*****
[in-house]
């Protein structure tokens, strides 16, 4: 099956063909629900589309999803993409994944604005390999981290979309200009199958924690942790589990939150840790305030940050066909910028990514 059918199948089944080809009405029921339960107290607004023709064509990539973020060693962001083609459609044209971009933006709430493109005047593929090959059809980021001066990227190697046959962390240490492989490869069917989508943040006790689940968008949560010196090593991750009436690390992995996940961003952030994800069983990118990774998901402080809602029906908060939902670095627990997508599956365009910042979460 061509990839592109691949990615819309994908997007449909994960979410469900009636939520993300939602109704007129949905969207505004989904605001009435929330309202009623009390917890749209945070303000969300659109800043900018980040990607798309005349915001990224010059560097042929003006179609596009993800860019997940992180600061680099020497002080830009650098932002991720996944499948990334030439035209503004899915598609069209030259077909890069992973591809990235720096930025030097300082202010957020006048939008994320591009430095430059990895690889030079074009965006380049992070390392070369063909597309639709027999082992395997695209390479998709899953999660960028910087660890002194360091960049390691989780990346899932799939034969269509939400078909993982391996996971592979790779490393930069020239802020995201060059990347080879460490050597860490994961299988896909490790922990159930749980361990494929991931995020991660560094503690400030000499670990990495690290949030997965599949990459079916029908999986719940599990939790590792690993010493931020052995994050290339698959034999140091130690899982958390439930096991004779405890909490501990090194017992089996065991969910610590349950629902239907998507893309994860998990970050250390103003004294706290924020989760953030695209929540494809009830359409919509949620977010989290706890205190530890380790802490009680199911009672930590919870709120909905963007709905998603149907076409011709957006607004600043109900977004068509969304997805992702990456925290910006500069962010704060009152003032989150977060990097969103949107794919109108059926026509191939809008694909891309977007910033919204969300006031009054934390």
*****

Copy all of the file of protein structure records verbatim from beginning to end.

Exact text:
[in-house]
């Protein structure tokens, strides 16, 4: 099956063909629900589309999803993409994944604005390999981290979309200009199958924690942790589990939150840790305030940050066909910028990514 059918199948089944080809009405029921339960107290607004023709064509990539973020060693962001083609459609044209971009933006709430493109005047593929090959059809980021001066990227190697046959962390240490492989490869069917989508943040006790689940968008949560010196090593991750009436690390992995996940961003952030994800069983990118990774998901402080809602029906908060939902670095627990997508599956365009910042979460 061509990839592109691949990615819309994908997007449909994960979410469900009636939520993300939602109704007129949905969207505004989904605001009435929330309202009623009390917890749209945070303000969300659109800043900018980040990607798309005349915001990224010059560097042929003006179609596009993800860019997940992180600061680099020497002080830009650098932002991720996944499948990334030439035209503004899915598609069209030259077909890069992973591809990235720096930025030097300082202010957020006048939008994320591009430095430059990895690889030079074009965006380049992070390392070369063909597309639709027999082992395997695209390479998709899953999660960028910087660890002194360091960049390691989780990346899932799939034969269509939400078909993982391996996971592979790779490393930069020239802020995201060059990347080879460490050597860490994961299988896909490790922990159930749980361990494929991931995020991660560094503690400030000499670990990495690290949030997965599949990459079916029908999986719940599990939790590792690993010493931020052995994050290339698959034999140091130690899982958390439930096991004779405890909490501990090194017992089996065991969910610590349950629902239907998507893309994860998990970050250390103003004294706290924020989760953030695209929540494809009830359409919509949620977010989290706890205190530890380790802490009680199911009672930590919870709120909905963007709905998603149907076409011709957006607004600043109900977004068509969304997805992702990456925290910006500069962010704060009152003032989150977060990097969103949107794919109108059926026509191939809008694909891309977007910033919204969300006031009054934390």